Going back to the original topic, Peter Tatchell pointed out in the Independent last week that Steven Monjeza and Tiwonge Chimbalanga were convicted under a law that tbe British caused to be passed when we were the colonialist rulers of Malawi. In England this law was repealed in 1967, in Scotland in 1980, and in various other parts of the UK in later years. In Malawi, and other former colonies, it's still on the books.

Until quite recently Roman Catholic hospitals had to inform women that in cases of birth complications the baptism of the unborn was the first priority. It was explicit that the 'bodily' death of both mother and child as collateral damage was acceptable if only the baby could be kept alive long enough for the ritual. Iirc it was in 1982 only that a doctor was given the choice to risk the unborn for the life of the mother (as long as it was not a direct abortion). But it was still implied that a live baptism followed by two dead bodies was the better choice (than just one dead unbaptized baby). Just a natural consequence of St.Augustine's theology that explicitly* condemns even the unbaptized unborn to hell due to original sin. The mortal body has no value and is a cheap price to pay for the life of the soul**.

*not a later scholastic conclusion. St.Augustine discussed this very case. Luther btw follwed him there but Lutherans ignore him on this these days.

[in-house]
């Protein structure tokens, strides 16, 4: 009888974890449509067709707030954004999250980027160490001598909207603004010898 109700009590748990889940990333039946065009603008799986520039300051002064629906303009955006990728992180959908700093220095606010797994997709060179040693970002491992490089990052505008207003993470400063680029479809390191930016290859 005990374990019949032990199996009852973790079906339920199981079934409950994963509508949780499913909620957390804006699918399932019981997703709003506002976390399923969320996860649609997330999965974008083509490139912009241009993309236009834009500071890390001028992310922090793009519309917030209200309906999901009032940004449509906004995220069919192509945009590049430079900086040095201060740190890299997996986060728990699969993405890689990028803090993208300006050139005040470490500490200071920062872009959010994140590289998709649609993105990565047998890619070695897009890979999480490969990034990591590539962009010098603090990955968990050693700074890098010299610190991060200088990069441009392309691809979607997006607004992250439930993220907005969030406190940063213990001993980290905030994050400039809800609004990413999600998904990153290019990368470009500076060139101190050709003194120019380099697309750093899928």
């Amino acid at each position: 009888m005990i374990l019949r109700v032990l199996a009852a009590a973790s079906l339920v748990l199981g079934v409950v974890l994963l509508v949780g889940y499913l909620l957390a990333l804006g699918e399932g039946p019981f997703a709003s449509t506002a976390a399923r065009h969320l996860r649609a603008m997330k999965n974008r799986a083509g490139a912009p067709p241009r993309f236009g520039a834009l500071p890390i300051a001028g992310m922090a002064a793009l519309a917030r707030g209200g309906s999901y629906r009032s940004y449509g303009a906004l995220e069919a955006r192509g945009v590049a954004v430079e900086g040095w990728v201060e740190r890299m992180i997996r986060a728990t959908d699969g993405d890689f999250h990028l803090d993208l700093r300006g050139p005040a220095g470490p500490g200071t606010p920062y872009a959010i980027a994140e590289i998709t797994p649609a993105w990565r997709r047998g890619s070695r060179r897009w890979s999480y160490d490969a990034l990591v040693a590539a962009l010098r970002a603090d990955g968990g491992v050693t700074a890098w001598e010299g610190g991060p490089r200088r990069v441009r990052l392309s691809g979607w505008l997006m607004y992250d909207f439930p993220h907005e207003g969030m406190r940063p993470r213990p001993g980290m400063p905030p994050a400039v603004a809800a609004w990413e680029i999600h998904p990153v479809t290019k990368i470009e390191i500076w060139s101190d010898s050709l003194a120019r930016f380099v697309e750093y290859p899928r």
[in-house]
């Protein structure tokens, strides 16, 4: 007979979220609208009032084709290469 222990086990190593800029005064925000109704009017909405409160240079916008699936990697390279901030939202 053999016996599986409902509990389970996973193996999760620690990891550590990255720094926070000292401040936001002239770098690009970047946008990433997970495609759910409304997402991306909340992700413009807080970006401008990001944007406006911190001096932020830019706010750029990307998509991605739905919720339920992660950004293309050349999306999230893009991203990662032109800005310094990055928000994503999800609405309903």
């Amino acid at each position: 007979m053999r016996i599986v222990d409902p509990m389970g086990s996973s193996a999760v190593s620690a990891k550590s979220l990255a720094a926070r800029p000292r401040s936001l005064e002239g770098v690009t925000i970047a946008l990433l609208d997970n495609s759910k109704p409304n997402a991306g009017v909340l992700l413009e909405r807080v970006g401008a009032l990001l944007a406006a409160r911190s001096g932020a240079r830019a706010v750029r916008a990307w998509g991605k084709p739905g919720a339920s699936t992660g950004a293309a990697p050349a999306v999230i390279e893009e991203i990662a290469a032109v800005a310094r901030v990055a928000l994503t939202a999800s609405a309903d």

**Catholic priests officially also have to risk their own lifes, if otherwise someone dies unbaptized.

In England this law was repealed in 1967

(and Wales) partially repealed, only

Hartmut: Until quite recently Roman Catholic hospitals had to inform women that in cases of birth complications the baptism of the unborn was the first priority. It was explicit that the 'bodily' death of both mother and child as collateral damage was acceptable if only the baby could be kept alive long enough for the ritual.

Infanticide was far more common than abortion in Ireland well into the 20th century - well after WWII - and according to report, generally treated far more leniently than most murders - and was considered by the women themselves as morally better than having an abortion, because the baby could be baptised before death.

That still leaves the thorny issue whether females can baptize. Some theologians think they can in emergency situations, others deny any possibility. And it would be rather awkward to phone a priest saying: "could you please baptize my infant before I strangle it!?"
I condemn myself for extreme sarcasm and bad taste but also blame the church for providing the material.